Journey Back to the Land of Vikings

By Peter Johansen | Nov/Dec 2018

Cliffs at Esha Ness.

Horizontal rain lashes my face under Jarlshof’s gunmetal sky. An unforgiving wind whips off the Atlantic Ocean mere metres away. An umbrella can’t withstand it; a slicker is barely better. Aye, it’s a bonny day to be in Shetland.

This weather gives insight into the special character of Britain’s most northerly outpost. Shetland is an archipelago of more than a hundred islands scudding some 90 miles across the North Sea. Though part of Scotland, it lies closer to the Arctic Circle than to London. It’s raw, rugged, remote — and recently popular, thanks in part to the television series Shetland, based on Ann Cleeves’ novels about detective Jimmy Perez.

But I have a more personal reason to be here. My father was Danish; my mother, half-Scot. Shetland embraces both those cultures, and Jarlshof, the islands’ most important archaeological site, embodies that marriage perfectly.

About 1,200 years ago, the Vikings arrived in Shetland, the first landfall south of their Scandinavian home. Some settled, at Jarlshof and elsewhere on the islands. Shetland remained in Danish hands until 1469, when the king mortgaged it as a dowry for his daughter’s marriage to Scotland’s king.

Scandinavian influences linger still. Shetland’s flag may carry St. Andrew’s cross, but its colours are Norwegian blue and white. Place names almost all derive from Old Norn; the streets of Lerwick, Shetland’s main town, bear names like King Haakon, King Harald, St. Olaf. A popular brewery is named Valhalla, after the mythical hall where slain Norse combatants were taken.

Market Cross in Lerwick. Photo by Paul Tomkins-Visit Scotland

At Jarlshof, we tour the remnants of the Viking era, including longhouses that were their signature building. Only foundations remain, but an introductory video and interpretive panels helped us picture how the houses looked and how they were used in daily life. As a bonus, Jarlshof has ruins from two other cultures, too: the Picts, who lived here during the Bronze and Iron Ages, and early Scots, thanks to a 17th-century castle built by the odious Robert Stewart, once laird of Shetland.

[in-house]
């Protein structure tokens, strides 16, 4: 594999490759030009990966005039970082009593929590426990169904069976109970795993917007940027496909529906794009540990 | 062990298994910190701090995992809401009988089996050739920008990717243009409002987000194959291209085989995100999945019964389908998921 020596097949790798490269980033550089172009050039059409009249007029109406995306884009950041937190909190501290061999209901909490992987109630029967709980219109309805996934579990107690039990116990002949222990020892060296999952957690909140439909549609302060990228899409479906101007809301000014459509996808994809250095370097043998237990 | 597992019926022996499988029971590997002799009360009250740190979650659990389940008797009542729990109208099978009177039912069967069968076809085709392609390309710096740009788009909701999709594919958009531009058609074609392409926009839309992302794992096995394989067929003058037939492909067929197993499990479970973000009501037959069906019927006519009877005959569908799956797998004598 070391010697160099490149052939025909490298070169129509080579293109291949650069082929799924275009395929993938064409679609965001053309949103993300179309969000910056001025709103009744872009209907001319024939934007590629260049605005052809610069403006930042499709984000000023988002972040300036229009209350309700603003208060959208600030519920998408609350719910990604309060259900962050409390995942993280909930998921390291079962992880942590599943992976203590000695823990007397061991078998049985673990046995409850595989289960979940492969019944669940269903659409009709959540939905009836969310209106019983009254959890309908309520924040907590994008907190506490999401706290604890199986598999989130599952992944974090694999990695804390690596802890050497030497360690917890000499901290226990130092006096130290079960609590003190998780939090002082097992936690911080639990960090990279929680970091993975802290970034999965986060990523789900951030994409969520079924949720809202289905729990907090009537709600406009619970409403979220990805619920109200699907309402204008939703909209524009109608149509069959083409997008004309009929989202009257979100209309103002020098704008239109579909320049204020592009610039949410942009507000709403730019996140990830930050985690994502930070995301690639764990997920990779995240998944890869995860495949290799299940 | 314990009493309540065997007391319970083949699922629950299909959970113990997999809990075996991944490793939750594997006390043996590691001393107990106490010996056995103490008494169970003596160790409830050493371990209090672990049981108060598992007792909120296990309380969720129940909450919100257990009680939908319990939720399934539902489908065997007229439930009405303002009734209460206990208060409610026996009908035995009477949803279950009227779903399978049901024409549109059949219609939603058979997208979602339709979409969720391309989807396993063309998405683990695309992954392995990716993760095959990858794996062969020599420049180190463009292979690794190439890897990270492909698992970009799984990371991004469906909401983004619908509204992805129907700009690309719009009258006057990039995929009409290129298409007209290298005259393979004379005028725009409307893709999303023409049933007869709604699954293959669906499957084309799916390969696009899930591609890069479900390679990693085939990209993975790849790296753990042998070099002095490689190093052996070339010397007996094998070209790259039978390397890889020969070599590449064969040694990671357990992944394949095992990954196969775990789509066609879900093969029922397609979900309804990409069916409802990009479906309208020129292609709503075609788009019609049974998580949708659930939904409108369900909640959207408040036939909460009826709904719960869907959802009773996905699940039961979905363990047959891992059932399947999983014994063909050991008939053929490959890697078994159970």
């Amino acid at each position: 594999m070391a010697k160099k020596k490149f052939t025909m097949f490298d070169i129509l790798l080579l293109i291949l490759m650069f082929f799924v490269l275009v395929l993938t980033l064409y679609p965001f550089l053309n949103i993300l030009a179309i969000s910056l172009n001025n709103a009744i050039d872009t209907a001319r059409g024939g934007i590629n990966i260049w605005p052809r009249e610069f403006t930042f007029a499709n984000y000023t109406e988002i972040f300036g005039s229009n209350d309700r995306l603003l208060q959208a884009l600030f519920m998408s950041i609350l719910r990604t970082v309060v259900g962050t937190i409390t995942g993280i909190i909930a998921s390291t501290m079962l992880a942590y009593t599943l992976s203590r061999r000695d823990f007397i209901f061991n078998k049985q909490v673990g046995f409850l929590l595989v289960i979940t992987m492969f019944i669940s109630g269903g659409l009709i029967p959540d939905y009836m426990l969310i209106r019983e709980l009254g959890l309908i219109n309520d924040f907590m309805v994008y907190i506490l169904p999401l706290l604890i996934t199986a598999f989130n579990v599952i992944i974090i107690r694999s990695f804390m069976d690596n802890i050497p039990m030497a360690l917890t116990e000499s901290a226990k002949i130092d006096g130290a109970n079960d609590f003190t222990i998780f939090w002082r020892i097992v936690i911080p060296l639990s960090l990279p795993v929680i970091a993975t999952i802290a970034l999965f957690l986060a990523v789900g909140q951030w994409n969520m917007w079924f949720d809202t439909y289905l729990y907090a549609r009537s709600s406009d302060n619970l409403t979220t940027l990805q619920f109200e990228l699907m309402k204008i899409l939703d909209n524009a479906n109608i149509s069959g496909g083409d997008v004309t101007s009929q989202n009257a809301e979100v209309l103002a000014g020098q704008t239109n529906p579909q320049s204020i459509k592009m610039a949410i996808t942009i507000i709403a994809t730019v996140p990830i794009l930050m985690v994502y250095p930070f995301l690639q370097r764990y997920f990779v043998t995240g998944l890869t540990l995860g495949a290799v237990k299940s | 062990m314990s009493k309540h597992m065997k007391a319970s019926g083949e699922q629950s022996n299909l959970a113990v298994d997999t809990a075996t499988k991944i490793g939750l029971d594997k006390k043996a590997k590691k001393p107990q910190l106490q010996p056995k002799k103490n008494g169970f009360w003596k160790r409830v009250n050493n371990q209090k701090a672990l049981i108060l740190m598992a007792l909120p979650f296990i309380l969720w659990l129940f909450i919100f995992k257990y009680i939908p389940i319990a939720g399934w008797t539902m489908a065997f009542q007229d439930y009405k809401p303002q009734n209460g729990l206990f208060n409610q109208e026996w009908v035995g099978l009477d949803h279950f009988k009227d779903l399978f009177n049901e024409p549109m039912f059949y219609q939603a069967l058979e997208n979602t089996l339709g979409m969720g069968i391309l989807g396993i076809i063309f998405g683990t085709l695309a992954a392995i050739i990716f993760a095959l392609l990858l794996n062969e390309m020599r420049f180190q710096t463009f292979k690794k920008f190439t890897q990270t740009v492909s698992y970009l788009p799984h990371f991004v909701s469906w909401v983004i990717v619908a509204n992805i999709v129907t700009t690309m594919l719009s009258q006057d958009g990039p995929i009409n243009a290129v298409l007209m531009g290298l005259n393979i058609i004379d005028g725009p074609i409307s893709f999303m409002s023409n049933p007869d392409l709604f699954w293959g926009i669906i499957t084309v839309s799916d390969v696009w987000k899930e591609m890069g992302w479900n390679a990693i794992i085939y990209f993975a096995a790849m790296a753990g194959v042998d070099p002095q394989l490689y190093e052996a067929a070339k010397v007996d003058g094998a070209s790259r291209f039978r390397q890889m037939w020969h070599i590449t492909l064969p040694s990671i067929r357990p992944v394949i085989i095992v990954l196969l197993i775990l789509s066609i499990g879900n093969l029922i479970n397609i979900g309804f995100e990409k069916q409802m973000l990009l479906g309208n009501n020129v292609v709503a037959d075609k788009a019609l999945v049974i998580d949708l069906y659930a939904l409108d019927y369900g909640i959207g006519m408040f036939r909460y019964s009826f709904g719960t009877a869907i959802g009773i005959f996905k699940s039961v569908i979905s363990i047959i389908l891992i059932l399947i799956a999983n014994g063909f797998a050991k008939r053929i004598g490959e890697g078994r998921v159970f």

More Viking stories lie in Unst, Shetland’s most northerly inhabited island. It boasts more than 60 Viking longhouses, the world’s largest known concentration. Most aren’t excavated, but you can visit a few. Our favourite experience was on the outskirts of Haroldswick, where a reconstructed longhouse gave us a good sense of what home life must have been like: it was dark and dank inside, with livestock quartered at one end and people at the other. Adjacent is a full-sized replica Viking longship, the Skidbladner. The nearby Unst Heritage Centre further enriches the story.

There are more recent Scandinavian ties, too. One of the most poignant is in Scalloway, a fishing village 25 minutes from Lerwick. Its volunteer-run museum relates the story of the Shetland Bus, a clandestine Second World War operation. Its aim: to aid Norwegian resistance against the Nazis. In ordinary fishing boats, which sometimes didn’t survive the treacherous North Sea, Britons transported arms and supplies to Norway and spirited refugees back. The story is so salient to Norwegians that their king opened the museum.

Our Jarlshof weather made clear just how skilled Viking sailors must have been, and how tough life must have been on land. It rains 250 days a year in Shetland. This is where Britain’s strongest-ever wind was recorded. Our rental car carried a warning sticker to take care when opening doors during strong wind: “During strong wind, please take care when opening the doors.” During a concert we attended, musician Phil Cunningham quipped: “I flew in last night from Edinburgh. It was so windy the landing cured my constipation.” And yet, the Gulf Stream guarantees moderate temperatures, even in winter, and we were blessed with dry spells for most of our nine-day visit, giving rise to the magical colours of sky and earth for which the archipelago is famous.